MANDATORY NOTICE FOR EMPLOYEES
Families First Coronavirus Response Act
On March 24, 2020 the US Dept of Labor issued Q&As on the Families First Coronavirus Response Act (see our original blog post: Urgent HR Law COVID-19) pending publishing of formal regulations and published a mandatory notice that must be provided to all employees.
As a reminder, the bill provided for a number of relief actions; however, this update will focus on the 2 directly related to employers and employees:
- Expanded Family and Medical Leave – which provides for a new type of paid FMLA leave.
- Emergency Paid Sick Leave – which provides for a new type of paid sick days benefit.
Effective Dates – Although we originally expected the laws to take effect on April 2, both will be in effect on April 1, 2020.
Employer Coverage – As the laws apply to companies with fewer than 500 employees, how do employers assess their headcount?
- At the time the leave is taken, you count all full time and part-time employees within the US including territories and possessions.
- All employees count – those on leave, temporary employees jointly employed by you and another entity, day laborers through a temp agency. True independent contractors may be excluded.
- A corporation and all its separate establishments and divisions are considered one single employer.
- For a corporation with an ownership interest in another corporation, both would be separate employers unless considered a “joint employer” under the Federal Fair Labor Standards Act in which case both groups of employees would be counted.
- Other related entities will be considered separate employers unless they meet the “integrated employer” test under the Federal Family Medical Leave Act.
Exemptions – The laws allow employers with fewer than 50 employees to be exempt if compliance would jeopardize the viability of the business. We’ve had many, many questions asking for details about how such an exemption would be obtained. For now, the DOL advises businesses to document why your business would meet the criteria and have promised more details in the upcoming regulations. They have asked that no one send any information at the current time to the DOL.
Pay During Emergency Paid Sick Leave
- When calculating pay for hourly employees, any overtime the employee would normally have been scheduled to work must be included even if the total weekly hours is over 40; however, the premium portion of overtime may be excluded. For example, an employee who typically works a 50-hour workweek with 40 hours paid at straight time and 10 hours paid at time and a half, would get 50 hours of emergency paid sick leave paid at straight time for that week.
- The total number of hours that an employee is entitled to for emergency paid sick leave is still 80 hours for full-time employees and a pro-rated amount for part-time. In the example above, the employee who got 50 hours in his/her first week of leave would only have 30 left in the second week.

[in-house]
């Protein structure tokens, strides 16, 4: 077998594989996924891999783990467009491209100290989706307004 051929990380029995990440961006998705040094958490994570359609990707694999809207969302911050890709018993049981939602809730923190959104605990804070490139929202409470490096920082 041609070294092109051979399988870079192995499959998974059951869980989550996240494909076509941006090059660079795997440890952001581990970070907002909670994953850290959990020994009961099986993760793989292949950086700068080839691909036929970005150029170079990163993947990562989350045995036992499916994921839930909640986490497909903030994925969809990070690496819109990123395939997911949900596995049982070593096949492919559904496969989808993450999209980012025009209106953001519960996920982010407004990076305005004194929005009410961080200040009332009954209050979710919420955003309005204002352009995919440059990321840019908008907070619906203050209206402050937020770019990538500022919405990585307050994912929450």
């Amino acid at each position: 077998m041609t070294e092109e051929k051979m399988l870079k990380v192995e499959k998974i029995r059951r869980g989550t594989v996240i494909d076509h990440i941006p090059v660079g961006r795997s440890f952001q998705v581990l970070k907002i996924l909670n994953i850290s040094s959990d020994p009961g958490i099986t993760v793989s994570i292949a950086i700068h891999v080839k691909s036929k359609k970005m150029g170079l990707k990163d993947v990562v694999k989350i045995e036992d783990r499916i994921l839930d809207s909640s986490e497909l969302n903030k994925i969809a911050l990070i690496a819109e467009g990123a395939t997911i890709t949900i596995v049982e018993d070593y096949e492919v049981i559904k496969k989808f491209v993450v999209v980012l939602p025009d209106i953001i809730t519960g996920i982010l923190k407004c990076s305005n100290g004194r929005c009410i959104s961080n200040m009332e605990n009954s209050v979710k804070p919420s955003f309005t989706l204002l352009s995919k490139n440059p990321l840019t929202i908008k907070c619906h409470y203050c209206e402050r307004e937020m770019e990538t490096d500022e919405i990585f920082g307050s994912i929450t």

Regular Rate of Pay – Both types of leaves must use an hourly employee’s “regular rate of pay” when calculating pay. For purposes of FFCRA this will be the average of the employee’s regular rate over a period of up to 6 months prior to the date on which the leave commences. Keep in mind that the regular rate of pay must factor in all additional forms of non-discretionary compensation such as commissions, tips, piece rates, etc.
Multiple Reasons to use Emergency Paid Sick Leave – If an employee takes 80 hours of emergency paid sick leave for one permissible reason such as caring for him/herself due to being ill with COVID-19, the person will have exhausted all available leave and would not be entitled to another 80 hours even if there is then another qualifying reason to take leave such as caring for a quarantined family member.
Coordination of Extended FMLA and Emergency Paid Sick Leave – Extended FMLA is available for up to 12 weeks if an employee cannot work or “telework” due to needing to care for a child whose school or childcare is not available due to COVID-19. The first 10 days of this leave would be unpaid during which time the employee could use existing sick or PTO but could also use the new Emergency Paid Sick days. Using any other paid time off available during these initial 10 days does not increase the maximum about of time off of 12 weeks.
- GET YOUR COPY HERE: Employee Rights under the Families First Coronavirus Response Act
- This notice must be posted at your place of business in a conspicuous place. Employers are permitted to mail or email the notice directly to employees or post on their company website.
- Additional language versions are being developed but are not yet available and are not required.
More Questions – We all still have so many more questions on this new law but are hopeful that the promised regulations will answer them. In the meantime, please reach out to us at Vantaggio for help understanding this new, complex law and or any assistance with what this means for your specific circumstances and staff.